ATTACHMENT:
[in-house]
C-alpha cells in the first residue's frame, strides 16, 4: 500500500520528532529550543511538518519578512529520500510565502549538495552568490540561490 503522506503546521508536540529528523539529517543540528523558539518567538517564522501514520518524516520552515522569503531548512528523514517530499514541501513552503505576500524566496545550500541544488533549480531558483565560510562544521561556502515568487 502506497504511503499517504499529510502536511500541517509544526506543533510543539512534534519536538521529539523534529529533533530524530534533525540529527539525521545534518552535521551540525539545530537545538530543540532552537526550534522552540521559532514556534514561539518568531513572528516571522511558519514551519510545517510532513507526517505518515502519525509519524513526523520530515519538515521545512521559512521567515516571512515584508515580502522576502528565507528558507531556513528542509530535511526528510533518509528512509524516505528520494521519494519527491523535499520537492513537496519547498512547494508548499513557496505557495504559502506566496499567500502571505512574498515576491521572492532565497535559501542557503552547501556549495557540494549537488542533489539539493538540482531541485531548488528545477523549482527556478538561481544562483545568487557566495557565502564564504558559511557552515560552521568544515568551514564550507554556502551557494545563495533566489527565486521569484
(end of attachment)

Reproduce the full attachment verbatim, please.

[in-house]
C-alpha cells in the first residue's frame, strides 16, 4: 500500500520528532529550543511538518519578512529520500510565502549538495552568490540561490 503522506503546521508536540529528523539529517543540528523558539518567538517564522501514520518524516520552515522569503531548512528523514517530499514541501513552503505576500524566496545550500541544488533549480531558483565560510562544521561556502515568487 502506497504511503499517504499529510502536511500541517509544526506543533510543539512534534519536538521529539523534529529533533530524530534533525540529527539525521545534518552535521551540525539545530537545538530543540532552537526550534522552540521559532514556534514561539518568531513572528516571522511558519514551519510545517510532513507526517505518515502519525509519524513526523520530515519538515521545512521559512521567515516571512515584508515580502522576502528565507528558507531556513528542509530535511526528510533518509528512509524516505528520494521519494519527491523535499520537492513537496519547498512547494508548499513557496505557495504559502506566496499567500502571505512574498515576491521572492532565497535559501542557503552547501556549495557540494549537488542533489539539493538540482531541485531548488528545477523549482527556478538561481544562483545568487557566495557565502564564504558559511557552515560552521568544515568551514564550507554556502551557494545563495533566489527565486521569484